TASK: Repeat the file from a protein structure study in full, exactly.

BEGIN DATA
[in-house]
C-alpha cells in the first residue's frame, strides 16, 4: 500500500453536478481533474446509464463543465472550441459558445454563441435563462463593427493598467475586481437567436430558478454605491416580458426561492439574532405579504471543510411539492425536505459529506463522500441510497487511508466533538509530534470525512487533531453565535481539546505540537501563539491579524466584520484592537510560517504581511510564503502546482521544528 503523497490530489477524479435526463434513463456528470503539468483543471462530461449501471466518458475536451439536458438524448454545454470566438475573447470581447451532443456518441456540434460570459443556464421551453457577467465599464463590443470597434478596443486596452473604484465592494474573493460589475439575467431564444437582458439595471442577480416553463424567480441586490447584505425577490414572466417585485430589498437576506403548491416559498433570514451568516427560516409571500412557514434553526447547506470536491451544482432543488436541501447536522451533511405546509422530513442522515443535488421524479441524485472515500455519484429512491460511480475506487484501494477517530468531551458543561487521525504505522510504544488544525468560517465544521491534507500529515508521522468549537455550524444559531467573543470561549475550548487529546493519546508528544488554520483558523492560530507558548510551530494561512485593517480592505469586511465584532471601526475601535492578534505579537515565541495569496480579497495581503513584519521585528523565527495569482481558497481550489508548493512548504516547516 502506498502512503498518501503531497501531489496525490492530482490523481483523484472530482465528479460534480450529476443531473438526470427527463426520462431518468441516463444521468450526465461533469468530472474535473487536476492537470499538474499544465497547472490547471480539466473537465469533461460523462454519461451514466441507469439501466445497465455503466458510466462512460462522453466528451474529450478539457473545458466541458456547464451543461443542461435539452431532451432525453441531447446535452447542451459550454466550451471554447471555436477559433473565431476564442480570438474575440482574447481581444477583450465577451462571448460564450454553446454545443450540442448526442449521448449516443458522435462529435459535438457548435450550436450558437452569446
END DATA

[in-house]
C-alpha cells in the first residue's frame, strides 16, 4: 500500500453536478481533474446509464463543465472550441459558445454563441435563462463593427493598467475586481437567436430558478454605491416580458426561492439574532405579504471543510411539492425536505459529506463522500441510497487511508466533538509530534470525512487533531453565535481539546505540537501563539491579524466584520484592537510560517504581511510564503502546482521544528 503523497490530489477524479435526463434513463456528470503539468483543471462530461449501471466518458475536451439536458438524448454545454470566438475573447470581447451532443456518441456540434460570459443556464421551453457577467465599464463590443470597434478596443486596452473604484465592494474573493460589475439575467431564444437582458439595471442577480416553463424567480441586490447584505425577490414572466417585485430589498437576506403548491416559498433570514451568516427560516409571500412557514434553526447547506470536491451544482432543488436541501447536522451533511405546509422530513442522515443535488421524479441524485472515500455519484429512491460511480475506487484501494477517530468531551458543561487521525504505522510504544488544525468560517465544521491534507500529515508521522468549537455550524444559531467573543470561549475550548487529546493519546508528544488554520483558523492560530507558548510551530494561512485593517480592505469586511465584532471601526475601535492578534505579537515565541495569496480579497495581503513584519521585528523565527495569482481558497481550489508548493512548504516547516 502506498502512503498518501503531497501531489496525490492530482490523481483523484472530482465528479460534480450529476443531473438526470427527463426520462431518468441516463444521468450526465461533469468530472474535473487536476492537470499538474499544465497547472490547471480539466473537465469533461460523462454519461451514466441507469439501466445497465455503466458510466462512460462522453466528451474529450478539457473545458466541458456547464451543461443542461435539452431532451432525453441531447446535452447542451459550454466550451471554447471555436477559433473565431476564442480570438474575440482574447481581444477583450465577451462571448460564450454553446454545443450540442448526442449521448449516443458522435462529435459535438457548435450550436450558437452569446